One day a jackal in search of food entered a town. From one direction he heard the cluck-cluck of chicken. He headed toward the sound under the cover of night, taking care not to attract the notice of dogs. Along the way there was a dyer’s pool full of indigo. Occupied with the thought of the hens, the jackal did not notice it and fell headlong into it. Hearing the splash, the dogs raised their ears. But before they could get there, the jackal jumped out of the dye bath, and sped away making excellent use of his legs, stopping only when he had reached the forest. Then he looked around in all directions and made sure that there was no sign of the dogs. His mind at peace, he looked at his body, and noticed that it had been dyed blue. With a little reflection he hit upon an idea, and continued into the forest.
Meandering along, he chanced upon a lion’s den and sat outside it. Seeing the lioness sitting inside by herself, he fluffed up his fur as in rage, and demanded in a booming voice: “Who are you?” The lioness answered: “We are the lions, the kings of the jungle. Who are you, the one who has come strutting along to sit outside our house? If you put any value on your life, get lost or my husband will make a morsel of you upon his arrival.” The jackal replied sternly: “I am the Great Lord Pabori, who eats the roast of seven lions! Let your husband come; I’ll teach him a nice lesson!”
Upon hearing this reply the lioness’s heart skipped a beat. She came out of her den in a fright, with her neck lowered, and sat a respectful distance away from the jackal. Meanwhile, the lion arrived at the den. He cracked his tail like a whip, and let out a thunderous roar. Upon the sight of the ferocious lion the jackal lost all courage and ran away.
Witnessing the jackal scampering away, the lioness called out: “O Great Lord Pabori, where are you off to in such a hurry? Wait a while to taste of our hospitality.”
Seeing the jackal running, the lion gave chase. The two ran and ran, with the jackal in the front, and the lion after him. As the lion began to close the gap, the jackal left the path and dashed into the thickets in his terror. He jumped onto the morpankhi tree and bounced off the saltwort bushes like a chipmunk. But the lion remained relentless in his pursuit. Finally, such terror came upon the jackal from the lion closing in on him that he climbed up a dried tree and jumped over one of its branches, with the lion still following. But while the jackal safely cleared it, the lion did not on account of his size. The sharp point of the dried branch pierced and ripped the lion’s belly, and he died impaled on the tree branch. The jackal was very well pleased to see the lion die. He went to the lioness and called out to her, “O widow, go and see what became of your male. You used to mock me and say, ‘Lord Pabori, do partake of our hospitality!’ From today, I am your husband and you my wife, and if you make the least objection, I will make short work of you too.” Upon hearing the news of her husband the lioness rushed, and witnessed the lion impaled on the tree branch and saw that his blood had dyed the whole tree red. Terribly saddened at the sight, the lioness returned, and in obedience to the jackal’s command, said, “Sir, you are now my male, and I your female. Now I shall follow you wherever it might be your pleasure to lead me.” The jackal said, “The two of us shall neither cohabit, nor live in one place. For one because I am Lord Pabori, the lord of all wild beasts; and for another because I’m very fond of hunting lions: wherever I find a pride of lions I do kill and make a morsel of them.”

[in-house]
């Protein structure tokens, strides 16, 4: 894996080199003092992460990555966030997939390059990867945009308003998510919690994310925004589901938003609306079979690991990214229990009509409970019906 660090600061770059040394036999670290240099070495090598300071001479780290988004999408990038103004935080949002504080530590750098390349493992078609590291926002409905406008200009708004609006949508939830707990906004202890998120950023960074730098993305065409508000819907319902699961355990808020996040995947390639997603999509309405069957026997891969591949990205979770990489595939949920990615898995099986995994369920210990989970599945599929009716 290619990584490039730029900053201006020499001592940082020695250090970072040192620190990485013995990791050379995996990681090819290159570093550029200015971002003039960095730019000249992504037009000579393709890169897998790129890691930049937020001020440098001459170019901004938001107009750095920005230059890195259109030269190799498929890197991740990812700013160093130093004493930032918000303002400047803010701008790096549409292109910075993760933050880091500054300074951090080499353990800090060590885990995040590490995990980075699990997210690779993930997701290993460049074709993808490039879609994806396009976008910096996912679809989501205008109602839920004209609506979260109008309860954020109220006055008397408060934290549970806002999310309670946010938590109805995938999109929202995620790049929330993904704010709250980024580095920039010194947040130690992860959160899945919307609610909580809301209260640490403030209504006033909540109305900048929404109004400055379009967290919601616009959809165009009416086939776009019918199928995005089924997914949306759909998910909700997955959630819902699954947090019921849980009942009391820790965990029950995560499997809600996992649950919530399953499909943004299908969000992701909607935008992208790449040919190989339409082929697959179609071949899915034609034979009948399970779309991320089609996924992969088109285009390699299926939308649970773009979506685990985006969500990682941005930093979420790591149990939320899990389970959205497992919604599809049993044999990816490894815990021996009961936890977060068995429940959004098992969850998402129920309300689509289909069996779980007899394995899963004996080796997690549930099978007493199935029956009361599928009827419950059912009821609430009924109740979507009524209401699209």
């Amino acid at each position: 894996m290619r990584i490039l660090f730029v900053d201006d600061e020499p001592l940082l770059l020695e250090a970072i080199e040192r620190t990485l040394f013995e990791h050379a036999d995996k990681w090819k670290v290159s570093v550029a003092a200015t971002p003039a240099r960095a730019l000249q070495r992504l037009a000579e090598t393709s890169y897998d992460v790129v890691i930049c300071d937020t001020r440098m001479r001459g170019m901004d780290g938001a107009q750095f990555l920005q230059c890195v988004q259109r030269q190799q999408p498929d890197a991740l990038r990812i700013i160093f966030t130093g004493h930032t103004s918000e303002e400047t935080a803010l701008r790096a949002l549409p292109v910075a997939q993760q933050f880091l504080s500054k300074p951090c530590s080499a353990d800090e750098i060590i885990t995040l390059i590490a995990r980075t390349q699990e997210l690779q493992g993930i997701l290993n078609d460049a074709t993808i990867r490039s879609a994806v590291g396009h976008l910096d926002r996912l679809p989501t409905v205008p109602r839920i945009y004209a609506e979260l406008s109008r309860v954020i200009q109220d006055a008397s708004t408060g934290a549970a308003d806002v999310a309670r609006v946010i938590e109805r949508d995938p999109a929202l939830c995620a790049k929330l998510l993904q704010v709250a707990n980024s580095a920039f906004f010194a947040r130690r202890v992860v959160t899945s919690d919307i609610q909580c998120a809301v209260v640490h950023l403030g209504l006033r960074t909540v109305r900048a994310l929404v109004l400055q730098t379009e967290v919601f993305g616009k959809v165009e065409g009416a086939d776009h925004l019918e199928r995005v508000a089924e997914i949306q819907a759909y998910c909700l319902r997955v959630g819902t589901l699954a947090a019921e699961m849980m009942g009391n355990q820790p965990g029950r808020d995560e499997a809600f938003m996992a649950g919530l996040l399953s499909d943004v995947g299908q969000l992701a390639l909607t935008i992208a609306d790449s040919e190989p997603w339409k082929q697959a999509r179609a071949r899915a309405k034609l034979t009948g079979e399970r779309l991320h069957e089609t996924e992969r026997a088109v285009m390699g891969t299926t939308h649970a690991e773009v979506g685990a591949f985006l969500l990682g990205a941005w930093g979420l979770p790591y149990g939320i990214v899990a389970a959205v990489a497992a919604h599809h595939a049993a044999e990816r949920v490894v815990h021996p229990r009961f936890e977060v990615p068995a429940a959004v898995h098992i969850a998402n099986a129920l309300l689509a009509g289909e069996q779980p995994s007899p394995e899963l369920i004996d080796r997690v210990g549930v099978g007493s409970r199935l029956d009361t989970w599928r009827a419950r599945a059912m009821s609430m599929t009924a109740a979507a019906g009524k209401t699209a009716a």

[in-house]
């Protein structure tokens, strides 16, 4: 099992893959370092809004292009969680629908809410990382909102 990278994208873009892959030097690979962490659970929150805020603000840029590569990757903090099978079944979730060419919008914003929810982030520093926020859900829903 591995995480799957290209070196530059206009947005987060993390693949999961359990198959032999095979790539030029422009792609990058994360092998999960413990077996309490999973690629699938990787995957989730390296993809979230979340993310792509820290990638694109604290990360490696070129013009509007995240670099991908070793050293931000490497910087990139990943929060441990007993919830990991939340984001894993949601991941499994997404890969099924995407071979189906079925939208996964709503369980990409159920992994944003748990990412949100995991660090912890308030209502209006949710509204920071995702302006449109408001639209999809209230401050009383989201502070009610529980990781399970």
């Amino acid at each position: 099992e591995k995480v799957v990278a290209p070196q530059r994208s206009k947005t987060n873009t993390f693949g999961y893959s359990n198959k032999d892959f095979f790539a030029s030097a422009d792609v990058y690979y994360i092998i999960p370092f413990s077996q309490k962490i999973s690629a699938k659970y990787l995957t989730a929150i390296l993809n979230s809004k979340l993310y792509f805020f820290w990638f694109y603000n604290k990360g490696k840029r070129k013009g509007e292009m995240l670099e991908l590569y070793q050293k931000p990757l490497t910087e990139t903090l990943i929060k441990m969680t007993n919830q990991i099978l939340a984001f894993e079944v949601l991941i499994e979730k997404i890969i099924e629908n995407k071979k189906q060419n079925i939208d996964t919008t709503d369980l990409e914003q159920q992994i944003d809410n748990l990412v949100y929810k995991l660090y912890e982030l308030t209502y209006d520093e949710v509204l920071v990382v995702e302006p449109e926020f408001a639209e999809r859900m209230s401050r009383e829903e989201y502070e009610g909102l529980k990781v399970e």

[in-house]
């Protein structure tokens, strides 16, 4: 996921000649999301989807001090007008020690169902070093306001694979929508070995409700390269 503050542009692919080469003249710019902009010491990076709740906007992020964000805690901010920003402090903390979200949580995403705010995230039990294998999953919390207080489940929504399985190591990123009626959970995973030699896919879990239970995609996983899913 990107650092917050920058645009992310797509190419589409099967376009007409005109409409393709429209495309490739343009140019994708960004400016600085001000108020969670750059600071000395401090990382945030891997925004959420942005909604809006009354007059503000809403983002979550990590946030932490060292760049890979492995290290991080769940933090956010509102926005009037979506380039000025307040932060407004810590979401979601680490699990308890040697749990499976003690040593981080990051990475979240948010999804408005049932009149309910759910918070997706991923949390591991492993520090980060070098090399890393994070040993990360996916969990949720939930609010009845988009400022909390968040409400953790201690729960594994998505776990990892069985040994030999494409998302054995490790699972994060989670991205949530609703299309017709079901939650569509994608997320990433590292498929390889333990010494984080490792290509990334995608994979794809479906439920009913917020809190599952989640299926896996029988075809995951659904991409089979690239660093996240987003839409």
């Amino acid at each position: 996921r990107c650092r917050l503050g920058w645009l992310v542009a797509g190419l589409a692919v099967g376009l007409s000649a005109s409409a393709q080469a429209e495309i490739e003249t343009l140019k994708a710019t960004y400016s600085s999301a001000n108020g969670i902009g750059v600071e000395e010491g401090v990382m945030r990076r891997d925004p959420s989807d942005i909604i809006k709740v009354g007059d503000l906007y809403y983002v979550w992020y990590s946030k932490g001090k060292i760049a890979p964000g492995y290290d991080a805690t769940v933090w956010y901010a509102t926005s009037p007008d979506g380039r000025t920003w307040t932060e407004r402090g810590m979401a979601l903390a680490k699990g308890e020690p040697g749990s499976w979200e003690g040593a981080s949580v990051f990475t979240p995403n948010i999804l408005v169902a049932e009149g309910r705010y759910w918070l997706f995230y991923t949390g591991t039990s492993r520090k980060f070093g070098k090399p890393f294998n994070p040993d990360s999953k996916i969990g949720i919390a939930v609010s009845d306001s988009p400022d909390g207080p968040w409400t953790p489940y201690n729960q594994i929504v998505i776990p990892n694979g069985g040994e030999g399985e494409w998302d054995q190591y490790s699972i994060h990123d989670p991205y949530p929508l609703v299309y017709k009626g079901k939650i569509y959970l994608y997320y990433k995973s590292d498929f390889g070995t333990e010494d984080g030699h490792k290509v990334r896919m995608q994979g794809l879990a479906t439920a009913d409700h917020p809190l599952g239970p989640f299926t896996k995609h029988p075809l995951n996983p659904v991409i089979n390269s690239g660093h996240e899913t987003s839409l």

The lioness said, “O Lord Pabori, I shall do as you direct me, but it would be preferable by far to cohabit and spend our lives together.” In short, after much argument back and forth the jackal consented to the lioness’s wishes and the two went and found a cave in the dense forest to make their home. Thereafter whenever the jackal went out he took the lioness along, and the two of them hunted together, with the lioness always making the kill.
One day the lioness said to the jackal, “Today I am not feeling too well. You should go hunting by yourself.” The jackal replied, “So be it!” and headed out into the forest. But his heart was full of anxiety as to how to hunt something by himself. A pack of she-camels came into his view while he was occupied by these thoughts. The sight of them presented him with an idea and he was delighted. The jackal now urinated on the edge of a nearby stream and rubbed it well with his tail to make it slippery. Then he rushed into the group of the she-camels and gave them a good fright so they ran in a panic in the direction of the stream. All of them crossed it, except one old she-camel who slipped on the edge of the stream and fell into it. The jackal immediately set to work with his sharp teeth and ripped open her belly. The she-camel thrashed about and died. Wondering how to drag away the whole camel, the jackal sat down to think.
Meanwhile, the lioness waiting in the cave said to herself, “What could have kept the jackal so long that the dastard has not yet returned?” She set out in search of him, and arriving at the stream saw the jackal sitting beside the dead camel. At that sight the lioness became certain that the jackal was indeed a great monster to have killed such a huge animal all by himself.